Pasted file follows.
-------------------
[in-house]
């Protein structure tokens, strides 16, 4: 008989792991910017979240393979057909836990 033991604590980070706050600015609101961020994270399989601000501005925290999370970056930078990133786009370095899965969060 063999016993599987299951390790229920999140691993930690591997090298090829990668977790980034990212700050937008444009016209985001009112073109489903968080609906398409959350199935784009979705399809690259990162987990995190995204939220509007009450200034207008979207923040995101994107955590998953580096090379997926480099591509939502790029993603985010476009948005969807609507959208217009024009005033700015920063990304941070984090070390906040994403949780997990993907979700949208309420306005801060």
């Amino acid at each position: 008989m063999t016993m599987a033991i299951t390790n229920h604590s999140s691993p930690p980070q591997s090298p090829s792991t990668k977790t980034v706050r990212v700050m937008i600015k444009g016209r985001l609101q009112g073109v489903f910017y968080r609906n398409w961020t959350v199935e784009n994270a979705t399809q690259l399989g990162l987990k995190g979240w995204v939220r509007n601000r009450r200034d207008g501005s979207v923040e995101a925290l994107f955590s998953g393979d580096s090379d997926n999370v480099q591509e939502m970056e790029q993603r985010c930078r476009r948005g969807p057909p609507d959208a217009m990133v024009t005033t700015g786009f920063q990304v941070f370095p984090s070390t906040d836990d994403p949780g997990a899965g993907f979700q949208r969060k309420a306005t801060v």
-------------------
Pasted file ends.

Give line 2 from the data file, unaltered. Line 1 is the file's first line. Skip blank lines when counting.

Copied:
């Protein structure tokens, strides 16, 4: 008989792991910017979240393979057909836990 033991604590980070706050600015609101961020994270399989601000501005925290999370970056930078990133786009370095899965969060 063999016993599987299951390790229920999140691993930690591997090298090829990668977790980034990212700050937008444009016209985001009112073109489903968080609906398409959350199935784009979705399809690259990162987990995190995204939220509007009450200034207008979207923040995101994107955590998953580096090379997926480099591509939502790029993603985010476009948005969807609507959208217009024009005033700015920063990304941070984090070390906040994403949780997990993907979700949208309420306005801060």